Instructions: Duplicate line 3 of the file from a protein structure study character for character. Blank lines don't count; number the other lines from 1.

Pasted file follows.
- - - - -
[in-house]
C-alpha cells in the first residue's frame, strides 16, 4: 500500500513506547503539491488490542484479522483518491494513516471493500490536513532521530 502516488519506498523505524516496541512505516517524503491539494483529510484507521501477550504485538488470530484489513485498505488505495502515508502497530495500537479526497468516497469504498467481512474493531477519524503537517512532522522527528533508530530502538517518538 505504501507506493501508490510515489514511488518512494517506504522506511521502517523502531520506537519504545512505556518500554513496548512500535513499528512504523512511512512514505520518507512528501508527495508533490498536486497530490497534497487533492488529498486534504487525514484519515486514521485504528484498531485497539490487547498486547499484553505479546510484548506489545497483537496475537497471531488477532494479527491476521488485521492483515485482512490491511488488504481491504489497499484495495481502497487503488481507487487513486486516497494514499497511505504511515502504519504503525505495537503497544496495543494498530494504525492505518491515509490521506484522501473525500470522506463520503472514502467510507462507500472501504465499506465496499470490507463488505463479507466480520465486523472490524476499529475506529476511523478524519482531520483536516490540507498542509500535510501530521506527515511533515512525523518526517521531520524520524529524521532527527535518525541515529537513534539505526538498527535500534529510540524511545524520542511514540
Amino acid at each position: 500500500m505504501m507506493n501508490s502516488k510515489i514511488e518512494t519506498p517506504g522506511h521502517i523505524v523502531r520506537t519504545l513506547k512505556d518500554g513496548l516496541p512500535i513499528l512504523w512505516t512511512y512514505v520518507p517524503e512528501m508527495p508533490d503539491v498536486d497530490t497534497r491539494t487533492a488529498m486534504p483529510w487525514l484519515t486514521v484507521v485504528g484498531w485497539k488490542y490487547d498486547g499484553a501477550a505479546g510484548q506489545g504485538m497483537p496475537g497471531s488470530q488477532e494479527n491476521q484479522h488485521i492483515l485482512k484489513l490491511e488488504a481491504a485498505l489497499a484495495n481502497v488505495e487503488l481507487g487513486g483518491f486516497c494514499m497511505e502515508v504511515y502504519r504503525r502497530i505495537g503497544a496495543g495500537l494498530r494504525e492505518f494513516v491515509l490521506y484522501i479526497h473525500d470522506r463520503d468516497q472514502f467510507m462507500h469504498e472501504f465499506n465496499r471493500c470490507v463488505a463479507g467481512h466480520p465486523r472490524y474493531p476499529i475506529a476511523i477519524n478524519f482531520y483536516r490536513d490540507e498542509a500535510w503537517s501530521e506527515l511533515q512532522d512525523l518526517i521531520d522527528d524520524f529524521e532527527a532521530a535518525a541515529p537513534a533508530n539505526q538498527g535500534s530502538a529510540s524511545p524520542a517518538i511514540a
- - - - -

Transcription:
Amino acid at each position: 500500500m505504501m507506493n501508490s502516488k510515489i514511488e518512494t519506498p517506504g522506511h521502517i523505524v523502531r520506537t519504545l513506547k512505556d518500554g513496548l516496541p512500535i513499528l512504523w512505516t512511512y512514505v520518507p517524503e512528501m508527495p508533490d503539491v498536486d497530490t497534497r491539494t487533492a488529498m486534504p483529510w487525514l484519515t486514521v484507521v485504528g484498531w485497539k488490542y490487547d498486547g499484553a501477550a505479546g510484548q506489545g504485538m497483537p496475537g497471531s488470530q488477532e494479527n491476521q484479522h488485521i492483515l485482512k484489513l490491511e488488504a481491504a485498505l489497499a484495495n481502497v488505495e487503488l481507487g487513486g483518491f486516497c494514499m497511505e502515508v504511515y502504519r504503525r502497530i505495537g503497544a496495543g495500537l494498530r494504525e492505518f494513516v491515509l490521506y484522501i479526497h473525500d470522506r463520503d468516497q472514502f467510507m462507500h469504498e472501504f465499506n465496499r471493500c470490507v463488505a463479507g467481512h466480520p465486523r472490524y474493531p476499529i475506529a476511523i477519524n478524519f482531520y483536516r490536513d490540507e498542509a500535510w503537517s501530521e506527515l511533515q512532522d512525523l518526517i521531520d522527528d524520524f529524521e532527527a532521530a535518525a541515529p537513534a533508530n539505526q538498527g535500534s530502538a529510540s524511545p524520542a517518538i511514540a